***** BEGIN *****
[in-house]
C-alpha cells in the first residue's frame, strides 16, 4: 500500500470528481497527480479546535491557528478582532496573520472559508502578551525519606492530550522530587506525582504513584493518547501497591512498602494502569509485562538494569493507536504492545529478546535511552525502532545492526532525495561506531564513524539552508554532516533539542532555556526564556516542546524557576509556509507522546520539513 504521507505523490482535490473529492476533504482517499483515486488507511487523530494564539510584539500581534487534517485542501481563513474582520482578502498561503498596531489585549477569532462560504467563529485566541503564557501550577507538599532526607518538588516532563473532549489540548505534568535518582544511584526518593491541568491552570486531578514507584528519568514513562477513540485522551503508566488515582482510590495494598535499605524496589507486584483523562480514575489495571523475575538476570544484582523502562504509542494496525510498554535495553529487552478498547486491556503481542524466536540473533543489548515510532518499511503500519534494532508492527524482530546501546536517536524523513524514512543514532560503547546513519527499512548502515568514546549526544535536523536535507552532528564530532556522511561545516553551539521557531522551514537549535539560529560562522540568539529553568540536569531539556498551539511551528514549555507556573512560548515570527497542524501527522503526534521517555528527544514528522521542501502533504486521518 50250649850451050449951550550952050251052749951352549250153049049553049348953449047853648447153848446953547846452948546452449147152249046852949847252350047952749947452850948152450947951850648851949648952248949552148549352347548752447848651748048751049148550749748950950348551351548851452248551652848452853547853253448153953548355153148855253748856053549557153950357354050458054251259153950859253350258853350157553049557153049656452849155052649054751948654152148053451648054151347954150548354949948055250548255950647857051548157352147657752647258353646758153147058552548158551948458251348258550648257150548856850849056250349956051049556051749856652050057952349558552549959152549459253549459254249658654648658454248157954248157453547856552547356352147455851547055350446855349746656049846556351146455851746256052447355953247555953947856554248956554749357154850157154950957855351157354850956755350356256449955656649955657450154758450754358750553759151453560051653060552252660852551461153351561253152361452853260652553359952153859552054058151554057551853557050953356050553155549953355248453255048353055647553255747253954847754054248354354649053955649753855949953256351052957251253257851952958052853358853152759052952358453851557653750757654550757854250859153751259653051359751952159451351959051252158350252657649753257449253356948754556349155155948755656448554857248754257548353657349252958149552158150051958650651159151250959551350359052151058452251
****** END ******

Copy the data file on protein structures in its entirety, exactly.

[in-house]
C-alpha cells in the first residue's frame, strides 16, 4: 500500500470528481497527480479546535491557528478582532496573520472559508502578551525519606492530550522530587506525582504513584493518547501497591512498602494502569509485562538494569493507536504492545529478546535511552525502532545492526532525495561506531564513524539552508554532516533539542532555556526564556516542546524557576509556509507522546520539513 504521507505523490482535490473529492476533504482517499483515486488507511487523530494564539510584539500581534487534517485542501481563513474582520482578502498561503498596531489585549477569532462560504467563529485566541503564557501550577507538599532526607518538588516532563473532549489540548505534568535518582544511584526518593491541568491552570486531578514507584528519568514513562477513540485522551503508566488515582482510590495494598535499605524496589507486584483523562480514575489495571523475575538476570544484582523502562504509542494496525510498554535495553529487552478498547486491556503481542524466536540473533543489548515510532518499511503500519534494532508492527524482530546501546536517536524523513524514512543514532560503547546513519527499512548502515568514546549526544535536523536535507552532528564530532556522511561545516553551539521557531522551514537549535539560529560562522540568539529553568540536569531539556498551539511551528514549555507556573512560548515570527497542524501527522503526534521517555528527544514528522521542501502533504486521518 50250649850451050449951550550952050251052749951352549250153049049553049348953449047853648447153848446953547846452948546452449147152249046852949847252350047952749947452850948152450947951850648851949648952248949552148549352347548752447848651748048751049148550749748950950348551351548851452248551652848452853547853253448153953548355153148855253748856053549557153950357354050458054251259153950859253350258853350157553049557153049656452849155052649054751948654152148053451648054151347954150548354949948055250548255950647857051548157352147657752647258353646758153147058552548158551948458251348258550648257150548856850849056250349956051049556051749856652050057952349558552549959152549459253549459254249658654648658454248157954248157453547856552547356352147455851547055350446855349746656049846556351146455851746256052447355953247555953947856554248956554749357154850157154950957855351157354850956755350356256449955656649955657450154758450754358750553759151453560051653060552252660852551461153351561253152361452853260652553359952153859552054058151554057551853557050953356050553155549953355248453255048353055647553255747253954847754054248354354649053955649753855949953256351052957251253257851952958052853358853152759052952358453851557653750757654550757854250859153751259653051359751952159451351959051252158350252657649753257449253356948754556349155155948755656448554857248754257548353657349252958149552158150051958650651159151250959551350359052151058452251